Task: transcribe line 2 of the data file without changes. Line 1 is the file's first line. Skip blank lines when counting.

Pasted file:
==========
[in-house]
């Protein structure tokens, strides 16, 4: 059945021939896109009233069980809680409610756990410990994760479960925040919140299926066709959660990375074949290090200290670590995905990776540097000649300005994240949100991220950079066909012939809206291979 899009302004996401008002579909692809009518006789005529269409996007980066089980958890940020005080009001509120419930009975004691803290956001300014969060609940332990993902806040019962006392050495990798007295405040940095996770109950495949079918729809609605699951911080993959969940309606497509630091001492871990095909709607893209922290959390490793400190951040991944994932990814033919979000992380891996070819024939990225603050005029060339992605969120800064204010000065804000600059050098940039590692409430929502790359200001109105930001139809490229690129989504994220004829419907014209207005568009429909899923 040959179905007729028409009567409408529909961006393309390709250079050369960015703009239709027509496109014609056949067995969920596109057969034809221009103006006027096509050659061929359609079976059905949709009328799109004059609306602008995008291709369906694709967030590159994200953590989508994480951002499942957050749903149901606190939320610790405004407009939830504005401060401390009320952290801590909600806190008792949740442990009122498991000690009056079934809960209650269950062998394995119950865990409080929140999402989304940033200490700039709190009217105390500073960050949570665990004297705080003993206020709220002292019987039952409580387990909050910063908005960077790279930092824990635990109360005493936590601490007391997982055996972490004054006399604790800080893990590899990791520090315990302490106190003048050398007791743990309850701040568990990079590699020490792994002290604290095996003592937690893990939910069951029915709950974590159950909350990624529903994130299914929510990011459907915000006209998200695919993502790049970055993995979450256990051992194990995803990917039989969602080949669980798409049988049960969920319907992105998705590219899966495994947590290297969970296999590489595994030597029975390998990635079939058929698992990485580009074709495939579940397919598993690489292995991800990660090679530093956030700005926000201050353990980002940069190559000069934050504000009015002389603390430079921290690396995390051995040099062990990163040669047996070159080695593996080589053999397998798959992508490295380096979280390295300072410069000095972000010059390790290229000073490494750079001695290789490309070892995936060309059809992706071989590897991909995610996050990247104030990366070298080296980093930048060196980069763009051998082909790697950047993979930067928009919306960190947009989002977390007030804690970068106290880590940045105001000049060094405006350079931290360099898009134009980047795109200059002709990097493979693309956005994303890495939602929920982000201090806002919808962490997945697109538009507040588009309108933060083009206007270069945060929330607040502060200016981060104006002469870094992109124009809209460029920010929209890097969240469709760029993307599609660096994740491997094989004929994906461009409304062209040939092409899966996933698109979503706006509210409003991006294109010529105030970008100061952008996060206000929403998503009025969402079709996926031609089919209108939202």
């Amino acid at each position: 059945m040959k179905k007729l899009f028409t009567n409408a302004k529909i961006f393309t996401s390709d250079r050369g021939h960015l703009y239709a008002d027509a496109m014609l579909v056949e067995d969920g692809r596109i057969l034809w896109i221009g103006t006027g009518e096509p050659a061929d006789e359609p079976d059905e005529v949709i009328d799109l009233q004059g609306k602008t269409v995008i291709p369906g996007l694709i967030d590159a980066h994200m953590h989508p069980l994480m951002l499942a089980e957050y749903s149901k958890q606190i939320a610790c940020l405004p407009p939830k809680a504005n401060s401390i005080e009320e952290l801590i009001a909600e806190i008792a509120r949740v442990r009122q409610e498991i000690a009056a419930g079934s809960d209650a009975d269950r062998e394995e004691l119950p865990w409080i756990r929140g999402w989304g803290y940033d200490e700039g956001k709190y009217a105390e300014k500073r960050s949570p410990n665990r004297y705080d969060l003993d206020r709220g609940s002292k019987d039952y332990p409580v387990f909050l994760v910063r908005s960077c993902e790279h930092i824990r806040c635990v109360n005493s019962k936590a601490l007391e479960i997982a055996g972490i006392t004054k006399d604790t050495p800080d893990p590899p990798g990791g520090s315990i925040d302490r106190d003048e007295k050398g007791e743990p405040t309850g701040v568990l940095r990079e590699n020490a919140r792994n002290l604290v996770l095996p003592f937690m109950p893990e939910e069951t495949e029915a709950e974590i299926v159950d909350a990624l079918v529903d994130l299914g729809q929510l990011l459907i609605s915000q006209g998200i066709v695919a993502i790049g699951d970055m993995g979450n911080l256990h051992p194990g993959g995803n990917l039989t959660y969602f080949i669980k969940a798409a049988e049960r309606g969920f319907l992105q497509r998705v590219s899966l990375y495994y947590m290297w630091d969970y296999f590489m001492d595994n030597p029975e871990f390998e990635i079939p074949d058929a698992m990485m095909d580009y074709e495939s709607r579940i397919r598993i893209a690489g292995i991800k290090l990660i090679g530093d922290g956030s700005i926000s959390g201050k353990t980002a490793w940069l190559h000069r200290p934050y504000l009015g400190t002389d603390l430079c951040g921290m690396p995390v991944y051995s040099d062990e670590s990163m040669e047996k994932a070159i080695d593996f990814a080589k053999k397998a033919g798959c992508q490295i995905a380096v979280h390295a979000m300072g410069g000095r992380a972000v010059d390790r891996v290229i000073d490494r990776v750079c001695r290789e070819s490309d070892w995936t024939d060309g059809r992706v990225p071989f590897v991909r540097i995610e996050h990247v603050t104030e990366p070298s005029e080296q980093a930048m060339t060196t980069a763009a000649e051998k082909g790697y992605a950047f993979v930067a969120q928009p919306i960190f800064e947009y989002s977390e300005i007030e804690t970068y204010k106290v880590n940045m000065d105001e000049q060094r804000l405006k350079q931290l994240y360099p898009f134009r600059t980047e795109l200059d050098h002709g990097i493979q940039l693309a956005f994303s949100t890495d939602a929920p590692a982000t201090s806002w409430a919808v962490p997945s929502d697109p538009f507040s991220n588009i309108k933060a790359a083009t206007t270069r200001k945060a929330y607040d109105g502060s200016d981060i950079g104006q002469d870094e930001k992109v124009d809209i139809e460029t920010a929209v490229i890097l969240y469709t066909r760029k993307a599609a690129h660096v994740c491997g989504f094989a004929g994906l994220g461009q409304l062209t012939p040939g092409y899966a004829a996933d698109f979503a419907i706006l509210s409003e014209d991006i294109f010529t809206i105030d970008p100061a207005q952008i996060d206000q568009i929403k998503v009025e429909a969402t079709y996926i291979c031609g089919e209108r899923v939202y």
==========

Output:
């Protein structure tokens, strides 16, 4: 059945021939896109009233069980809680409610756990410990994760479960925040919140299926066709959660990375074949290090200290670590995905990776540097000649300005994240949100991220950079066909012939809206291979 899009302004996401008002579909692809009518006789005529269409996007980066089980958890940020005080009001509120419930009975004691803290956001300014969060609940332990993902806040019962006392050495990798007295405040940095996770109950495949079918729809609605699951911080993959969940309606497509630091001492871990095909709607893209922290959390490793400190951040991944994932990814033919979000992380891996070819024939990225603050005029060339992605969120800064204010000065804000600059050098940039590692409430929502790359200001109105930001139809490229690129989504994220004829419907014209207005568009429909899923 040959179905007729028409009567409408529909961006393309390709250079050369960015703009239709027509496109014609056949067995969920596109057969034809221009103006006027096509050659061929359609079976059905949709009328799109004059609306602008995008291709369906694709967030590159994200953590989508994480951002499942957050749903149901606190939320610790405004407009939830504005401060401390009320952290801590909600806190008792949740442990009122498991000690009056079934809960209650269950062998394995119950865990409080929140999402989304940033200490700039709190009217105390500073960050949570665990004297705080003993206020709220002292019987039952409580387990909050910063908005960077790279930092824990635990109360005493936590601490007391997982055996972490004054006399604790800080893990590899990791520090315990302490106190003048050398007791743990309850701040568990990079590699020490792994002290604290095996003592937690893990939910069951029915709950974590159950909350990624529903994130299914929510990011459907915000006209998200695919993502790049970055993995979450256990051992194990995803990917039989969602080949669980798409049988049960969920319907992105998705590219899966495994947590290297969970296999590489595994030597029975390998990635079939058929698992990485580009074709495939579940397919598993690489292995991800990660090679530093956030700005926000201050353990980002940069190559000069934050504000009015002389603390430079921290690396995390051995040099062990990163040669047996070159080695593996080589053999397998798959992508490295380096979280390295300072410069000095972000010059390790290229000073490494750079001695290789490309070892995936060309059809992706071989590897991909995610996050990247104030990366070298080296980093930048060196980069763009051998082909790697950047993979930067928009919306960190947009989002977390007030804690970068106290880590940045105001000049060094405006350079931290360099898009134009980047795109200059002709990097493979693309956005994303890495939602929920982000201090806002919808962490997945697109538009507040588009309108933060083009206007270069945060929330607040502060200016981060104006002469870094992109124009809209460029920010929209890097969240469709760029993307599609660096994740491997094989004929994906461009409304062209040939092409899966996933698109979503706006509210409003991006294109010529105030970008100061952008996060206000929403998503009025969402079709996926031609089919209108939202």